In the universe of the 24x7 media, there is literally no place to hide. Which is why it should come as no surprise that a video of Prime Minister Narendra Modi speaking out as Gujarat chief minister against the then UPA government’s Pakistan policy went viral last week. The video shows Modi mocking the Manmohan Singh government for not giving Pakistan a befitting reply to a terror attack. “Why are you not marching into Pakistan instead of begging the world for support,” he can be heard saying in the video.

Life on Twitter can be nasty, brutish and short. Which is perhaps why within moments of the news breaking that Smriti Irani had been shifted out of the HRD ministry, her critics had pounced on her and were happily trending #ByeByeSmriti. “Aunty National” is now “Sari National”, they scoffed, a reference to her sudden move to the relatively low-profile textiles ministry.

“We will change the face of India in ten years,” thundered Narendra Modi in a victory speech in Vadodra on May 16, 2014 within hours of his famous general election win. To his critics, this was typical Modi bombast: A leader who had been elected for a five-year term was already talking of a decade in power. Two years later, the euphoria maybe fading, but what is looking increasingly likely is that Modi has every chance of repeating his success in 2019.

We want a Congress Mukt Bharat,” thundered Narendra Modi in the 2014 general election campaign, a slogan echoed repeatedly BJP president, Amit Shah. The declared goal was not just to win an election, but to “eliminate” the Congress from the country’s national political map. Two years later, the Modi-Shah duo’s ambition is on track. If at the start of 2016, the Congress was ruling in nine states, it is now in charge in just seven states after its governments were dismissed in Arunachal Pradesh and Uttarakhand.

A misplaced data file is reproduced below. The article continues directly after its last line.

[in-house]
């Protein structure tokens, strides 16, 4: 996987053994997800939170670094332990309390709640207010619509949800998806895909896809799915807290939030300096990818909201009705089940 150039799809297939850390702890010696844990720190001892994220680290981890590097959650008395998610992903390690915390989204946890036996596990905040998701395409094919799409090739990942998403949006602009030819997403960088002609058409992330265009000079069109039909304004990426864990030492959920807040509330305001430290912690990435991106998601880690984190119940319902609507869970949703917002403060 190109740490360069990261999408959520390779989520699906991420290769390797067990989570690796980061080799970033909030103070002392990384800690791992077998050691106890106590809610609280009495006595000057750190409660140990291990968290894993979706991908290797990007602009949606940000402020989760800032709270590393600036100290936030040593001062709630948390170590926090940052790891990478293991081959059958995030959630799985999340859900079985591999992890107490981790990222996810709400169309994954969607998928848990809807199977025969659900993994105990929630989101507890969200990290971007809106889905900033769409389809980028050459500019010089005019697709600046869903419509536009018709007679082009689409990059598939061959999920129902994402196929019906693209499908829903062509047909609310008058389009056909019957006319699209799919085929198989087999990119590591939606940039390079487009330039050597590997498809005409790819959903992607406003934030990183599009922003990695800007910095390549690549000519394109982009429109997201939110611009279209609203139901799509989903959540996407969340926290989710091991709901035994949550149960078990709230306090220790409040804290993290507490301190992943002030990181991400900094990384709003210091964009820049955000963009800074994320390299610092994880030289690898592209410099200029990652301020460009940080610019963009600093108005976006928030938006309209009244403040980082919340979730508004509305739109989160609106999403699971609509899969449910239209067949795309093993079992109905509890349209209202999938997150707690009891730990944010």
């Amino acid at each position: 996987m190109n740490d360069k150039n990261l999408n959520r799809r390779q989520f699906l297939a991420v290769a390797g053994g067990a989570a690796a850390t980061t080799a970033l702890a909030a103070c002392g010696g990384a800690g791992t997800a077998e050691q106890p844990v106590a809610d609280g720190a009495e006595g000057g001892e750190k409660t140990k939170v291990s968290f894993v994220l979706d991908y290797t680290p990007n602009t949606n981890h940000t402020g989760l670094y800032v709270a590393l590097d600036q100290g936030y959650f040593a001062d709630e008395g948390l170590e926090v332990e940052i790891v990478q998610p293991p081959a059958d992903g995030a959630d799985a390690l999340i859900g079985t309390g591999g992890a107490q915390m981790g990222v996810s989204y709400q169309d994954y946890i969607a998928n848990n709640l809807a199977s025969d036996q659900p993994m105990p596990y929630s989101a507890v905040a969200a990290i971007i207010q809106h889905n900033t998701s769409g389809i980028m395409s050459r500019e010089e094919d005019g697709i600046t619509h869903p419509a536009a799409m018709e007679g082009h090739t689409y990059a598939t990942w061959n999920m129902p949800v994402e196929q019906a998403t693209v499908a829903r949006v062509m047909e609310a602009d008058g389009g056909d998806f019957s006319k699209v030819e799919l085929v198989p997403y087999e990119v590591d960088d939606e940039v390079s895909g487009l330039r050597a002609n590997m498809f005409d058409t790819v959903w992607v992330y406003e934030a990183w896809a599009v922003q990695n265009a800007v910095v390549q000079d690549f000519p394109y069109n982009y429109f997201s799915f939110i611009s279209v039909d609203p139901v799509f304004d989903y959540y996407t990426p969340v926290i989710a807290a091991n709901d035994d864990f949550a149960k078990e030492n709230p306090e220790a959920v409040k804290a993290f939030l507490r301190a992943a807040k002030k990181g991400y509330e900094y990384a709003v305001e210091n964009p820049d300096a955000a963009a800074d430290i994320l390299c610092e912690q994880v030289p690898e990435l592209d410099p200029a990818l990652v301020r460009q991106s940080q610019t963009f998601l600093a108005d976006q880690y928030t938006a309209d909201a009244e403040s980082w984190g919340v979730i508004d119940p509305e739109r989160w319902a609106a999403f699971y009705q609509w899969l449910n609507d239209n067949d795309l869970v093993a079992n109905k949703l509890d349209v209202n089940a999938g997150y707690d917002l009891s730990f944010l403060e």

It was a picture that radiated temporal Lutyens-land power: Sri Sri Ravi Shankar flanked by half a dozen Union Cabinet ministers, including the finance minister, the BJP president, the Delhi chief minister and the Lok Sabha speaker. Arun Jaitley may have filed a criminal defamation suit against Arvind Kejriwal, the BJP leadership and the Aam Aadmi Party may be engaged in a bitter war of words, but Sri Sri’s political-cultural jamboree along the Yamuna floodplains appeared to melt away the differences.

Sharad Pawar is a man of few words, Smriti Irani a woman with a vast vocabulary.

Last week, when the HRD minister delivered a remarkable “performance” in a Parliament debate that captured the imagination of the country, she was congratulated by one and all (including this columnist).

A few years ago, I was sitting next to Manohar Parrikar on a flight. The defence minister was then Goa chief minister and was travelling economy, dressed in trademark half-sleeve shirt, trousers and chappals. When we landed, he waited for his suitcase to come on the conveyor belt, and then pushed the trolley on his own. No retinue of personal attendants accompanying him, nothing that would remotely suggest a VIP culture. His parting shot as he exited the airport, “all of you think only Arvind Kejriwal is an aam aadmi chief minister.

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